So at the moment I’m erring towards colour. Although at this stage in my last assignment I was firmly in favour of b/w and switched, so anything could happen in the edit!

I think that’s a reasonable summary of my preparation so far, albeit written up after the event.

By the time I wrote this I’d already shot 400+ images over a few weekends. The challenge now is to edit them down to a shortlist and construct the overall narrative…

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Assignment 2: initial preparation

I started thinking about Assignment 2 before I’d finished the exercises. I read ahead to the end of the section to see what the assignment was about so that I could put some thought to it. When I discovered it was about ‘People and Activity’, it first of all made me think of its similarities with some exercises and assignments I’d already done:

  • The final assignment on Art of Photography was a photo-essay that (certainly in the way I interpreted it) covered people engaging in an activity
  • An exercise in the People Aware section of this course entitled ‘An active portrait‘ which was somewhere in between posed portrait and candid photography, in as much as the subject knew I was there but I was keeping out of his way


In revisiting these previous experiences in my head I made a mental list of how this assignment needs to be similar and how it needs to be different. Some of this is in the brief, some of it is implied, some of it is me imposing my own structure on the assignment to better help me deliver it.

  • The obvious, from the section title: the pictures must be of People, and they must be Unaware of being photographed!
    • This seems self-evident, but I have seen other students flex the definition of ‘unaware’ significantly in their assignments, and I don’t want to fall into that trap
  • They need to be engaged in some kind of activity
    • This rules out general ‘street photography’ without a clear thread of activity tying the images together in a cohesive way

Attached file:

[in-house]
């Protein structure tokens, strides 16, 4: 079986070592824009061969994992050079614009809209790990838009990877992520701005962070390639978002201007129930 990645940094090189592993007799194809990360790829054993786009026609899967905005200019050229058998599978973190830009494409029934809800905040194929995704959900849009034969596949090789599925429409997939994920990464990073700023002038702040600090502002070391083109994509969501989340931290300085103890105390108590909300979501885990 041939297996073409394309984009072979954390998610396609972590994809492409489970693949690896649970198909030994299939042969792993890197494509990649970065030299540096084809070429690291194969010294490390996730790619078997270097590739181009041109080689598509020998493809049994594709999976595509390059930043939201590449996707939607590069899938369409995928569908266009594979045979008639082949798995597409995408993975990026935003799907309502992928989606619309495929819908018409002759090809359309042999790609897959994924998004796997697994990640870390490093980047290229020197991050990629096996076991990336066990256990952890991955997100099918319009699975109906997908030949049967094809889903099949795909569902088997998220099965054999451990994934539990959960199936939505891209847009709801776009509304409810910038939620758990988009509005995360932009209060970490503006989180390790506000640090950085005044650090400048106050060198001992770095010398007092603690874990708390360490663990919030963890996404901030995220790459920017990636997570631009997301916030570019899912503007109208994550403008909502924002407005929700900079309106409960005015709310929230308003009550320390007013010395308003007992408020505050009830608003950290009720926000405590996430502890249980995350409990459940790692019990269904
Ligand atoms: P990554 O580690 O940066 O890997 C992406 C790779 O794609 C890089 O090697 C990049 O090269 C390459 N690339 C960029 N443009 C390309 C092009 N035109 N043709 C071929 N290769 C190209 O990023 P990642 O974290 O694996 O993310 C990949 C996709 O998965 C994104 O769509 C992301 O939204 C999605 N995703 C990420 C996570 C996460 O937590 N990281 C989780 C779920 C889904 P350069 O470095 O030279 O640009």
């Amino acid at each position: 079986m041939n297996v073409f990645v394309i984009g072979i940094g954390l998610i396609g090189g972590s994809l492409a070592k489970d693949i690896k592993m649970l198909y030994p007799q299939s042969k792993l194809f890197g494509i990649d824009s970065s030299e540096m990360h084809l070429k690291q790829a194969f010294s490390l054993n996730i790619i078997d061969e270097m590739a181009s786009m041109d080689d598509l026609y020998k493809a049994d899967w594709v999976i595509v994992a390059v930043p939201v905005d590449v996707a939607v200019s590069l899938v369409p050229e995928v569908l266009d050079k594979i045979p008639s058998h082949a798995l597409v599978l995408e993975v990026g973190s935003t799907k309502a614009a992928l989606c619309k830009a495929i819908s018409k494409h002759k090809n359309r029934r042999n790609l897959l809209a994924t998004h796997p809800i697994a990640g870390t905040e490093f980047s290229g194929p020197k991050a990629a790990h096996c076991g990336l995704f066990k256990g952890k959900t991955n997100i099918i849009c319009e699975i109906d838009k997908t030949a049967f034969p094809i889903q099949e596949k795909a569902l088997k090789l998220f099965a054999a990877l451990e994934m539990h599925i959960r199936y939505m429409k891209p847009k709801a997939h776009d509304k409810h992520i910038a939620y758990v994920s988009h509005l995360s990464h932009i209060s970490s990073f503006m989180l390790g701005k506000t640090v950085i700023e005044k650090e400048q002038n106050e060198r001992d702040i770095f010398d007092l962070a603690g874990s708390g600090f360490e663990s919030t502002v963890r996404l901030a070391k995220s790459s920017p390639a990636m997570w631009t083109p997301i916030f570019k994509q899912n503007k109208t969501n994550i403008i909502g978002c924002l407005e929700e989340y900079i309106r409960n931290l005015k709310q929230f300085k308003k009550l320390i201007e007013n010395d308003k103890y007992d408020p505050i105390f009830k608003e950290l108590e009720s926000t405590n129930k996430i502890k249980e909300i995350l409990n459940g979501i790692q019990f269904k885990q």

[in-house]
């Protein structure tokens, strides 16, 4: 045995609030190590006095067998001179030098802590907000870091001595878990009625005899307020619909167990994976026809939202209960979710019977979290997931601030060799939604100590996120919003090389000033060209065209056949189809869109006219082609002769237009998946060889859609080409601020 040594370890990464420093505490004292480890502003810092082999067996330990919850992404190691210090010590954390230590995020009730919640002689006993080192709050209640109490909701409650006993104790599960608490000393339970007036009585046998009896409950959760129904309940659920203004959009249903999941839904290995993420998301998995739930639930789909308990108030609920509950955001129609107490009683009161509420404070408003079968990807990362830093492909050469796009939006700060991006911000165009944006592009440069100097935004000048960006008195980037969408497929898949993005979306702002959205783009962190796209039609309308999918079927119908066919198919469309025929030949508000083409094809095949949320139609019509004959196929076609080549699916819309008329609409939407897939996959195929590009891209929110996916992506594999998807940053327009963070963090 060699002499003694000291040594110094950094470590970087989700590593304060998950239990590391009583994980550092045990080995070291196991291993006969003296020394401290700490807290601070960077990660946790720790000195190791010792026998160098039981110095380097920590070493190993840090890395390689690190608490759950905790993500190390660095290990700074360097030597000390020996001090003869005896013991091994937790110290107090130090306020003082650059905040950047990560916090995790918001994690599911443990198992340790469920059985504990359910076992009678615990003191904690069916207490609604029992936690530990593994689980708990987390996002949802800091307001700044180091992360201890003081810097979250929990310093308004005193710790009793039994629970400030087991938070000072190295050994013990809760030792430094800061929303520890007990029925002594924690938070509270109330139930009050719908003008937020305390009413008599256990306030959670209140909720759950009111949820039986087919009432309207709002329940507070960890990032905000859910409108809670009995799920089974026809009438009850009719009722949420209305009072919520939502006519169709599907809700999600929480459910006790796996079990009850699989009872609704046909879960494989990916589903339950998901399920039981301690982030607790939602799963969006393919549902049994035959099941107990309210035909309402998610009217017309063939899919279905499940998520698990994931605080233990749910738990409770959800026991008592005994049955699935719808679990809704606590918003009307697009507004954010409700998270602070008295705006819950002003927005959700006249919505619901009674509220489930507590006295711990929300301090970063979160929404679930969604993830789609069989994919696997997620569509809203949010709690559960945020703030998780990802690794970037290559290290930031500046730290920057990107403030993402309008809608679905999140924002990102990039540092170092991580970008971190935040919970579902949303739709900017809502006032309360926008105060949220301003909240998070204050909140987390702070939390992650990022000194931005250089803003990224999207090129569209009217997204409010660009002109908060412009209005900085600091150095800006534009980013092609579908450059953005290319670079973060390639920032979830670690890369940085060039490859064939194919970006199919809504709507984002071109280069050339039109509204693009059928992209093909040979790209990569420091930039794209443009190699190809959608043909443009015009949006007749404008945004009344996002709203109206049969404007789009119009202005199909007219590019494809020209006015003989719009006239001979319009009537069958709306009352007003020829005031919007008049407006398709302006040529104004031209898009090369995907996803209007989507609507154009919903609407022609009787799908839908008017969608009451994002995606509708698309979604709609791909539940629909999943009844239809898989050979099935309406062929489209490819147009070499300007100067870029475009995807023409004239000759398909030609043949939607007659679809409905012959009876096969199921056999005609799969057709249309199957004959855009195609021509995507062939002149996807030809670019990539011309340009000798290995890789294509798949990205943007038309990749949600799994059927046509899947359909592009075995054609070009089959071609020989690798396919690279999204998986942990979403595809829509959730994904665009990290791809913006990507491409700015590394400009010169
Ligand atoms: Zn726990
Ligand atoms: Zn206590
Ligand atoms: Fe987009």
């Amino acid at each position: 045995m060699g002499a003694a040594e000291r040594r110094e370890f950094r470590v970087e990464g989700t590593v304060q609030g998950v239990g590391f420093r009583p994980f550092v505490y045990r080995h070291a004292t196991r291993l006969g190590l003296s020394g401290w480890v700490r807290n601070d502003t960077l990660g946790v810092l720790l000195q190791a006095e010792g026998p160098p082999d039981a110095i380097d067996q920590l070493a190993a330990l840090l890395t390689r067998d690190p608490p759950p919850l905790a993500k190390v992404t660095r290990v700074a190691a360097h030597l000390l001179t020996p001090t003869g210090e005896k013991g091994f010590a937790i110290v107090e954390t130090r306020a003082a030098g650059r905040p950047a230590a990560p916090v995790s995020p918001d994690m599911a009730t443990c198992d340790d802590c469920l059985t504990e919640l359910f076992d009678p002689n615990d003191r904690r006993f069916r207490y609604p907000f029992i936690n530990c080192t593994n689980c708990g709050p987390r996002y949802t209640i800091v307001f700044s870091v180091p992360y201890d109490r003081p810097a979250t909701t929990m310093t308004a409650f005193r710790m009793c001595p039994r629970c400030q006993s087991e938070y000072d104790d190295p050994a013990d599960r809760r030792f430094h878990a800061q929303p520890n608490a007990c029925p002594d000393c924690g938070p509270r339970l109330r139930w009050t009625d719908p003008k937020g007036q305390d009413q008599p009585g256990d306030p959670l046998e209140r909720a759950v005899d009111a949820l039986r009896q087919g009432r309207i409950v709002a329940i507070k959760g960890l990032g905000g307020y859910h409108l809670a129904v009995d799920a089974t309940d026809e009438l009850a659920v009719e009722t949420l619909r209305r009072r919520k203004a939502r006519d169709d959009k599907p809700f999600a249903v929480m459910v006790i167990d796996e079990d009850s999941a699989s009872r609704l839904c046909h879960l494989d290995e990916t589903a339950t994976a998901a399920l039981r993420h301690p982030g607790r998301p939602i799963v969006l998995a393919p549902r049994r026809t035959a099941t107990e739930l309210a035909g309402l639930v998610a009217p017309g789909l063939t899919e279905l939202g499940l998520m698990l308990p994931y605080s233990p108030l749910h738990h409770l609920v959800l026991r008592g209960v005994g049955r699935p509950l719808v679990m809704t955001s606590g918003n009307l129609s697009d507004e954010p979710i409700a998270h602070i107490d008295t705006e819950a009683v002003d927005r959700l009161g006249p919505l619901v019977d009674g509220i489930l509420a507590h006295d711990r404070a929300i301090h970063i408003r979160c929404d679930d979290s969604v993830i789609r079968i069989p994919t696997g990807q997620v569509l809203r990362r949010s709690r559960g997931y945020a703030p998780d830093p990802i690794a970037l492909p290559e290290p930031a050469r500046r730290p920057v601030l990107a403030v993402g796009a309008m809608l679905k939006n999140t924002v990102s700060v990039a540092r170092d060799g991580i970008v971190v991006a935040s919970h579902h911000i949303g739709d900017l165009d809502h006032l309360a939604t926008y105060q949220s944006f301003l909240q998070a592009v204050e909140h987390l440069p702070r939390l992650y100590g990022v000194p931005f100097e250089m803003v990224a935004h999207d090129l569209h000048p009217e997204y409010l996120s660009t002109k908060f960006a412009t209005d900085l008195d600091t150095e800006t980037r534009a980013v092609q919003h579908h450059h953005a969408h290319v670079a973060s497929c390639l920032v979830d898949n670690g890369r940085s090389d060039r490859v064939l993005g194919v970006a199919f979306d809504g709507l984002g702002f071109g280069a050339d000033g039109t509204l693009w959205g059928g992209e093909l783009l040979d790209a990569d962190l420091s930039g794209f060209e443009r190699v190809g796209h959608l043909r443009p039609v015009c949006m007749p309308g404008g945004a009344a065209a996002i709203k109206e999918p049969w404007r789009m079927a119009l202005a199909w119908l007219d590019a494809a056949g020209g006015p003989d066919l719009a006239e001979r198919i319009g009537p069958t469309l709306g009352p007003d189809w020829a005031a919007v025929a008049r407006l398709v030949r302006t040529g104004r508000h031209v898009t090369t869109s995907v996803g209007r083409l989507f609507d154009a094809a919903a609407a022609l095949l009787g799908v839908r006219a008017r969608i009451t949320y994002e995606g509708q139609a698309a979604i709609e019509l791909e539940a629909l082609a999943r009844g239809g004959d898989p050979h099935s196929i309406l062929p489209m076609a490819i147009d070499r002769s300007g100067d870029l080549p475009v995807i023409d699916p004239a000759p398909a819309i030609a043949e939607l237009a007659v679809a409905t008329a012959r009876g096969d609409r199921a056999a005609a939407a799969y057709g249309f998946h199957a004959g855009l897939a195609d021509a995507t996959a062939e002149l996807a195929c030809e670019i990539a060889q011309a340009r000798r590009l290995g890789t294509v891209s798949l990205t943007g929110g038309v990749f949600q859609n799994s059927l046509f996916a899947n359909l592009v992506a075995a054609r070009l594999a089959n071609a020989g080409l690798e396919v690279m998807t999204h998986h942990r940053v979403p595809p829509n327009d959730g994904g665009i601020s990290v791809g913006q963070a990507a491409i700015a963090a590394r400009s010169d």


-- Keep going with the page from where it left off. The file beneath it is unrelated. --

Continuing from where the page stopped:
• (from the brief) Concentrate especially on two aspects: on telling moments, and on ‘explaining’ the activity (which means choosing viewpoint, framing and timing to make the actions as intelligible as possible)
    • So I need to choose an activity that has such ‘telling moments’, and where it will be possible for me to see/shoot the kind of images that ‘explain’ what is going on
  • The brief suggests example activities such as: work, sport, a stage performance or a social event
    • I ruled out sport as (a) I’m not interested in it and would find it hard to get across any enthusiasm in the pictures, and (b) technical challenges of capturing the moments / explaining pics with potentially fast-moving subjects
    • I ruled out a stage performance due to lack of the right subjects happening in the timeframe I have for the assignment (although there is a Sixties Music Festival in my town in mid-June, it would be leaving it too late I think)
    • I ruled out a social event as I couldn’t think of an interesting enough one happening in the timeframe! Also most social events that might have been interesting would be most likely indoors/evenings, and that would lead to lighting challenges
    • So that left ‘work’… which did end up being the area I chose, kind of (explained below)
  • I specifically want the activity being depicted to be inherently interesting, out of the ordinary in some way
    • The pictures themselves should be interesting to look at, individually and as a set, and if the activity was very everyday (say, stall-holders at a market) then the challenge to find the interest is that much harder
  • Last but not least, based on my experience on the photo-essay assignment on AOP, I decided it would be very beneficial if I could shoot on more than once occasion
    • To allow me to review contact sheets, identify gaps, opportunities for reshoots, alternative angles etc
    • And it reduces the risk significantly – getting all the shots needed at a single one-off event is inherently trickier

Subject decision

With all of the above in mind, after a week or two of thinking about it I landed on what I believe is a good subject for the assignment:

  • The changeover of steam trains at Pickering station on the North Yorkshire Moors Railway

My rationale:

  • It’s an interesting visual spectacle that not many people would be familiar with
  • The people who do it are mostly volunteers, passionate about what they do, and dressed in a distinctive way – all of which I think lends character and interest to the subject matter
  • We live in Pickering so I could shoot over a few consecutive weekends to build up a decent library of shots to choose from

So that’s how I got to the choice of subject matter.

The next prep post will be more about the more specific planning and shooting at the station to build up the library of images for the assignment.